On Aliens, Abstraction and 2Kism
Dike Blair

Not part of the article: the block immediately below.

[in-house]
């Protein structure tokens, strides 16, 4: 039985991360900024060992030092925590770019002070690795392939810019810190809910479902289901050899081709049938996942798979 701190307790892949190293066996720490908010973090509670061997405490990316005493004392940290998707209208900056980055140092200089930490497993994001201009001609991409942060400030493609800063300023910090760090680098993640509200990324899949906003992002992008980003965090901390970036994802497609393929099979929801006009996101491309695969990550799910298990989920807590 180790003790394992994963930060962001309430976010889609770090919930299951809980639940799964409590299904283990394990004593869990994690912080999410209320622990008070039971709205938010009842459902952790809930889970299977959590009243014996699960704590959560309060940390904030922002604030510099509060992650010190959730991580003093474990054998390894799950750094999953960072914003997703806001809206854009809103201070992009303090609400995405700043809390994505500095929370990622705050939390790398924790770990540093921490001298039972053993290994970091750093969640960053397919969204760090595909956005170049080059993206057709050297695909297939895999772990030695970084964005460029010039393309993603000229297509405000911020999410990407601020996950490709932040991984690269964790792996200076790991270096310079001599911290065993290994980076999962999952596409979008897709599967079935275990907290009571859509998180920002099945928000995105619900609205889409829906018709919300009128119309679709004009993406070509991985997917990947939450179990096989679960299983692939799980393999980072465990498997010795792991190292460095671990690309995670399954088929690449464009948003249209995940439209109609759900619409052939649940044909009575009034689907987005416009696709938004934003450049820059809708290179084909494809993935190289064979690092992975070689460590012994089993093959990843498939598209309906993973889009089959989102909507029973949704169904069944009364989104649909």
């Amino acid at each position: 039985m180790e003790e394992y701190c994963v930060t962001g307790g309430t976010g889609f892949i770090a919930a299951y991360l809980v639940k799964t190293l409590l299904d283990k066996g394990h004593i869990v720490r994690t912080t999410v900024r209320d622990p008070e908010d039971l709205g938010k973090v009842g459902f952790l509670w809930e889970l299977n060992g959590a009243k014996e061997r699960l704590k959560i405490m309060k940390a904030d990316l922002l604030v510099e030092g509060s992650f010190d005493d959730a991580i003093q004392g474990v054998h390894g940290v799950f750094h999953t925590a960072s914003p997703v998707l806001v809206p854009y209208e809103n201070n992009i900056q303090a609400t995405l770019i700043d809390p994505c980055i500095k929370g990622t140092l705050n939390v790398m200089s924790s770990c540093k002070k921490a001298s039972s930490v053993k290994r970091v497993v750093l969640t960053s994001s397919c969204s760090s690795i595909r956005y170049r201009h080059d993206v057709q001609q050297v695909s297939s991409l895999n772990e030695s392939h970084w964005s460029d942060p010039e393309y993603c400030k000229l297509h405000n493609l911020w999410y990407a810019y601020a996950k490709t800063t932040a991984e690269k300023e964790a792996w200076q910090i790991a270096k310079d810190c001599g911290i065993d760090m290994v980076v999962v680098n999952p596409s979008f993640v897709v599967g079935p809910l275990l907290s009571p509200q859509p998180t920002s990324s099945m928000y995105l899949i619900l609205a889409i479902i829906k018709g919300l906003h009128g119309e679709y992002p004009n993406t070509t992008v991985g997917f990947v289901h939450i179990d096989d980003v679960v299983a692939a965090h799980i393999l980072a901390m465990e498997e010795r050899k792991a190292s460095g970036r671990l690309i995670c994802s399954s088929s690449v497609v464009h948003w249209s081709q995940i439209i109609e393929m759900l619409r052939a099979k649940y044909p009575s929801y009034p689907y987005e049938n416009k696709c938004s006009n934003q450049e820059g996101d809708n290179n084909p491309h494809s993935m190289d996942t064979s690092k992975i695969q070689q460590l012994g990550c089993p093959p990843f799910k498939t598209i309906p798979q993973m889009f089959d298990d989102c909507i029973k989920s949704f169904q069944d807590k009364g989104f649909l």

I remember being exhilarated by the imagery in Ridley Scott's Alien when I first saw it (3 times during its opening weekend). What I loved about the look of the film was the superimposition of Geiger's Gothic, surreal organism upon the future-contemporary modular design of the spaceship Nostromo. The stylistic juxtaposition and the grid/gesture relationships seemed the essence of postmodernism. Last week I saw Robert Zemeckis's Contact and, although I didn't consider it a great film, the special effects of Ellie Arroway's (the character played by Jodie Foster) "trip" through a wormhole in space really interested me in a similar way. Again there was a juxtaposition of two different aesthetics. The wormhole is an abstract, 3D computer animation lined with fractal type patternsthe imagery of postmodern mathematics. In the foreground Arroway is live motion; her face is morphed and tracked across the screen like an animated Francis Bacon portrait. This live motion footage is rapidly accelerated and decelerated, at least I think that is the technique, giving the effect of jittery, totally whacked-out, looping time. Aside from the sheer spectacle and technical sophistication, I was impressed with how acceptable, how concrete, the abstract geometries of the wormhole were to my eye while the human body became strange and somehow abstract.